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Hierarchies and Holdings: Implications of SME Entrepreneurship for Enhanced HRM in Hospital Management

Hierarchies and Holdings: Implications of SME Entrepreneurship for Enhanced HRM in Hospital Management
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Author(s): Teresa Carla Oliveira (University of Coimbra, Portugal), Stuart Holland (University of Coimbra, Portugal), João Fontes da Costa (Instituto Politécnico de Coimbra, Portugal) and Francisco Edinaldo Lira de Carvalho (University of Coimbra, Portugal)
Copyright: 2014
Pages: 35
Source title: Effective Human Resources Management in Small and Medium Enterprises: Global Perspectives
Source Author(s)/Editor(s): Carolina Machado (University of Minho, Portugal) and Pedro Melo (University of Minho, Portugal)
DOI: 10.4018/978-1-4666-4731-2.ch017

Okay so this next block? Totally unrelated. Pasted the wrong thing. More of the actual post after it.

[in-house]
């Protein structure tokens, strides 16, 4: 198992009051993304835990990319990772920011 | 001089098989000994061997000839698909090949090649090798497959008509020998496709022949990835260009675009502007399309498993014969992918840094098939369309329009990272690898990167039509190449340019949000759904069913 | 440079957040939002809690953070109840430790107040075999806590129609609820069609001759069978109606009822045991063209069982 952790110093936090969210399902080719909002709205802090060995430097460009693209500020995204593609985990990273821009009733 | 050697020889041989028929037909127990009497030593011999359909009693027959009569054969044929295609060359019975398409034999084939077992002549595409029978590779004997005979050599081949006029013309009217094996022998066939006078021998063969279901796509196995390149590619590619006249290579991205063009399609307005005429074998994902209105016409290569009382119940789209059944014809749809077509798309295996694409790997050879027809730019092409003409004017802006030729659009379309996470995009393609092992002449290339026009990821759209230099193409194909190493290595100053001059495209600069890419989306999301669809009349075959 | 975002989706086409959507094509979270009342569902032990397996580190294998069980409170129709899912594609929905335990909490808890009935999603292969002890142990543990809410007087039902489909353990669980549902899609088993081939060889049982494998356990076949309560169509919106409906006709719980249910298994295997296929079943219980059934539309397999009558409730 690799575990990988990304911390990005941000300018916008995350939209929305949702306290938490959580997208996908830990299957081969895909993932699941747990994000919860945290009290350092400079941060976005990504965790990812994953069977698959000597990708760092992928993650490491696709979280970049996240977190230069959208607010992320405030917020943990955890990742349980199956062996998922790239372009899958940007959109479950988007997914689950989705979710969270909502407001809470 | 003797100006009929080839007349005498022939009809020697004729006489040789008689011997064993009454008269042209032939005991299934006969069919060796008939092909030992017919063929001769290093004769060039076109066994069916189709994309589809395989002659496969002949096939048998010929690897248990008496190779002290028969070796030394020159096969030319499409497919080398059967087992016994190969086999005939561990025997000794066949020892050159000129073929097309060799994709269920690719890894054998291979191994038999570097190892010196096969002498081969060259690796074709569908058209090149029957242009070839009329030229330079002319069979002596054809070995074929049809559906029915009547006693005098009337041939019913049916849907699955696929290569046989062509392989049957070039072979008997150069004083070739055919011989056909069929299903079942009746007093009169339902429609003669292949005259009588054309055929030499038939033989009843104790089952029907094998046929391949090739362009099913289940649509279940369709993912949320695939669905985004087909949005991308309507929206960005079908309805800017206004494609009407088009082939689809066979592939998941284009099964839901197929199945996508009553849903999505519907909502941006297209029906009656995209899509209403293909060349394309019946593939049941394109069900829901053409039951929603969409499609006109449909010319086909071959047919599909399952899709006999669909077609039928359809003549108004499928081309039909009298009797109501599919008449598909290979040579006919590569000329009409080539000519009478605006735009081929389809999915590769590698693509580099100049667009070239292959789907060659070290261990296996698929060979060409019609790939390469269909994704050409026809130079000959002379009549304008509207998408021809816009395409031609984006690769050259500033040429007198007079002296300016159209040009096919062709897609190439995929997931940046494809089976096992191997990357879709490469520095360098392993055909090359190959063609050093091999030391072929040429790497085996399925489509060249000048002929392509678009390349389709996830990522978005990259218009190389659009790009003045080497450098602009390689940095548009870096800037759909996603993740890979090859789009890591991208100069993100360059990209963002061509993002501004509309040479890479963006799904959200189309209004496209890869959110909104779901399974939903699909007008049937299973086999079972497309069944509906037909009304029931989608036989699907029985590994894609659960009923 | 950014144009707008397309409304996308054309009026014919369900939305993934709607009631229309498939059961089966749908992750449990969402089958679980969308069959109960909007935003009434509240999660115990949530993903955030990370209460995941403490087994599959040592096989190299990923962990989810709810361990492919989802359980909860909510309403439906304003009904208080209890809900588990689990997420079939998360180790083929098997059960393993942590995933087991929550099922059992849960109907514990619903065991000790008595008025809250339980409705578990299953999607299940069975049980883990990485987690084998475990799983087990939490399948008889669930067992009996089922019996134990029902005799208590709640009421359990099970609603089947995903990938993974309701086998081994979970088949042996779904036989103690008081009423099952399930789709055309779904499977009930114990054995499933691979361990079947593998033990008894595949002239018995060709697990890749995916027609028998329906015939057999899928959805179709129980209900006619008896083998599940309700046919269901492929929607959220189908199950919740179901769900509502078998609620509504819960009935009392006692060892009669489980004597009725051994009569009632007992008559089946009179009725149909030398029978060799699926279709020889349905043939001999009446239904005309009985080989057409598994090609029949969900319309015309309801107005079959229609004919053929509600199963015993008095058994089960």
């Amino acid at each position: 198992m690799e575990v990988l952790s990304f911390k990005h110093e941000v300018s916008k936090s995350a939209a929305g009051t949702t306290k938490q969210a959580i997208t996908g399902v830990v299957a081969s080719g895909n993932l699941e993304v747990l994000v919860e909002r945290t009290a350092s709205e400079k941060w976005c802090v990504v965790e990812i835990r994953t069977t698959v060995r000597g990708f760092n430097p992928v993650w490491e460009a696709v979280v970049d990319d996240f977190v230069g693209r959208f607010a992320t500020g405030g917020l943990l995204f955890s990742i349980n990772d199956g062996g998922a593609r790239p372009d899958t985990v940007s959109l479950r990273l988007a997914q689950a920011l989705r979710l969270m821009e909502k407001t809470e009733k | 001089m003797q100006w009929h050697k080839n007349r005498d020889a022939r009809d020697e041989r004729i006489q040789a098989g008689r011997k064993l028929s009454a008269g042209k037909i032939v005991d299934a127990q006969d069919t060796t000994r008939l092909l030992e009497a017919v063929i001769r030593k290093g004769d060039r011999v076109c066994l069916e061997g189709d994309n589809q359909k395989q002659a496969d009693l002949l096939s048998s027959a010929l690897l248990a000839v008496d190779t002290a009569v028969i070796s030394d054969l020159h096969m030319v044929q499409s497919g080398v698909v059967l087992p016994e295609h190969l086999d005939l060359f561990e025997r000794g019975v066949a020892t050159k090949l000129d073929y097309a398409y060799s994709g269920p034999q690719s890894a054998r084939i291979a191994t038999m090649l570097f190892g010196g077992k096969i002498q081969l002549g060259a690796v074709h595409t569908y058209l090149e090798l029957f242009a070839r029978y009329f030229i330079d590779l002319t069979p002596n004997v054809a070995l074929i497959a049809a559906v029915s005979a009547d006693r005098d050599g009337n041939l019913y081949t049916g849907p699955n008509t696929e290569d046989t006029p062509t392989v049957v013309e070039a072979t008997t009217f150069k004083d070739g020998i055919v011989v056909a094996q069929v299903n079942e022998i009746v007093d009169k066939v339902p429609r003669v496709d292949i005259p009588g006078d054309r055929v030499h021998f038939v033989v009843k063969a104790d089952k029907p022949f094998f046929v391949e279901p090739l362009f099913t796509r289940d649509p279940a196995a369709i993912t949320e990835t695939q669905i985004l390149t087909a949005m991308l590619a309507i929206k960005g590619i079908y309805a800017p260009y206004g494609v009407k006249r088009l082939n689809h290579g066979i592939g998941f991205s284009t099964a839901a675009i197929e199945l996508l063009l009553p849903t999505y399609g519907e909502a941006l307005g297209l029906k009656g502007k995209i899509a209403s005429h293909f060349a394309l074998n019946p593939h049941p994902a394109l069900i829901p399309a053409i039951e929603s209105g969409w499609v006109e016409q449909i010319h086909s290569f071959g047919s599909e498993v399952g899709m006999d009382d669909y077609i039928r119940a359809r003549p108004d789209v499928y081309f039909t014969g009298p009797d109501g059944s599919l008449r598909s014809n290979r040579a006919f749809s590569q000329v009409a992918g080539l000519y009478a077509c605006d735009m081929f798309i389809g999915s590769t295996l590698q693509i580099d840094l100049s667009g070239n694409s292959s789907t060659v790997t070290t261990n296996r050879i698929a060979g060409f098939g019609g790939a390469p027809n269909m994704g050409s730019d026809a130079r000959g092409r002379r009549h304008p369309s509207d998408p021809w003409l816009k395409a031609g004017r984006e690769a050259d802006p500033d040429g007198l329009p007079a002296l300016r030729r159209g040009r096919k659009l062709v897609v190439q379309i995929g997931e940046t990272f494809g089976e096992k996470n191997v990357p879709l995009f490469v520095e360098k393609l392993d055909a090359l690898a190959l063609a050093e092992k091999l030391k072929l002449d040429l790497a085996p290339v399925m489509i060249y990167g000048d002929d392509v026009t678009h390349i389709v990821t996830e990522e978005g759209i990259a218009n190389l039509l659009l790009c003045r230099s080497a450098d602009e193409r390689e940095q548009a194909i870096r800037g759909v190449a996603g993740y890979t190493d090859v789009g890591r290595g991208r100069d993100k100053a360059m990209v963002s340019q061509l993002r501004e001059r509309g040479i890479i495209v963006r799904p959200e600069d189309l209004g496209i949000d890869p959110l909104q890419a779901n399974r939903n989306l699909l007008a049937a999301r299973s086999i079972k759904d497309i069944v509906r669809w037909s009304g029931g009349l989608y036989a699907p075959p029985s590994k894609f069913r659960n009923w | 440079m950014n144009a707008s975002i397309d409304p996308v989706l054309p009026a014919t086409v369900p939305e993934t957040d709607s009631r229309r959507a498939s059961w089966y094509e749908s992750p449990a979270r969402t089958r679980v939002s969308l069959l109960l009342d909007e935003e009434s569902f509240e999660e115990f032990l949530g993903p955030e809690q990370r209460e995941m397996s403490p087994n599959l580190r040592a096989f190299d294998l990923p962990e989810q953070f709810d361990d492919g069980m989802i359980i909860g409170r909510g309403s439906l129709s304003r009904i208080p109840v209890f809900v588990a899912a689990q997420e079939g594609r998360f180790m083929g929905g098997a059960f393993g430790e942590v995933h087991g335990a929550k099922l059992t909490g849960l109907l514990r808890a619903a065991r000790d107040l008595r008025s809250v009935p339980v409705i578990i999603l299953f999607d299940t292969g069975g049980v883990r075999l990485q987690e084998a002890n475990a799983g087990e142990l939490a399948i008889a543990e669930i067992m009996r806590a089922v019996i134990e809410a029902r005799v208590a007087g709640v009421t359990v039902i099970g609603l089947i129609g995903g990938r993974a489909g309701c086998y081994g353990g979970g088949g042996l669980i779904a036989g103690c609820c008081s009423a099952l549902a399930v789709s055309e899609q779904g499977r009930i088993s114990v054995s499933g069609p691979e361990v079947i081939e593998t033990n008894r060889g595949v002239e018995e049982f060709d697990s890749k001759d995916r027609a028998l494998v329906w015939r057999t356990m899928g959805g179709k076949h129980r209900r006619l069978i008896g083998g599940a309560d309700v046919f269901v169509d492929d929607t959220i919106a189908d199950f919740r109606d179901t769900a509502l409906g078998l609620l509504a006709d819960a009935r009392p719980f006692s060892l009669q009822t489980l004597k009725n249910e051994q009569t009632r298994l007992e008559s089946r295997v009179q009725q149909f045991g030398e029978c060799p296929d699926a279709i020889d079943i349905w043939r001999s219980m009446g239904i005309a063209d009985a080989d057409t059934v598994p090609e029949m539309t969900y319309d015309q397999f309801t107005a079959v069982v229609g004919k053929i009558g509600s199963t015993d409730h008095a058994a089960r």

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This chapter proposes that key features of New Public Management (NPM) in complex public service organisations, such as teaching hospitals, are less new than a reversal to Weberian hierarchy, Fordist concern with throughput rather than quality, Taylorist standardised performance criteria, and Foucauldian surveillance. While this judgement is severe, it illustrates that such management models combined with market or quasi-market criteria have been dysfunctional in the UK in near trebling administrative costs, demotivating health professionals, and in the view of their professional associations, risk destroying the principles of a national health service. It proposes that those concerned to counter this could draw on more plural modes of management in public sector institutions such as holding companies as a model for reforms in hospital organisation, which could enable a degree of relative autonomy for individual services and units similar to that typical of small- to medium-sized firms. It distinguishes organisational logic as the basis for economic efficiency from operational logic as the basis for social efficiency in terms of psychological wellbeing of both health professionals and patients. It submits that doctors as managers of staff in different services and units need relative autonomy for effective implementation of Human Resource Management (HRM) practices at operational levels to be able to enhance purposeful engagement and vocational commitment to health as public service as well to enable psychological contracting into change. Informed by a case study within a socio-cognitive approach in a major European teaching hospital, it then draws implications concerning the merits of a holding company model for hospital organisation.

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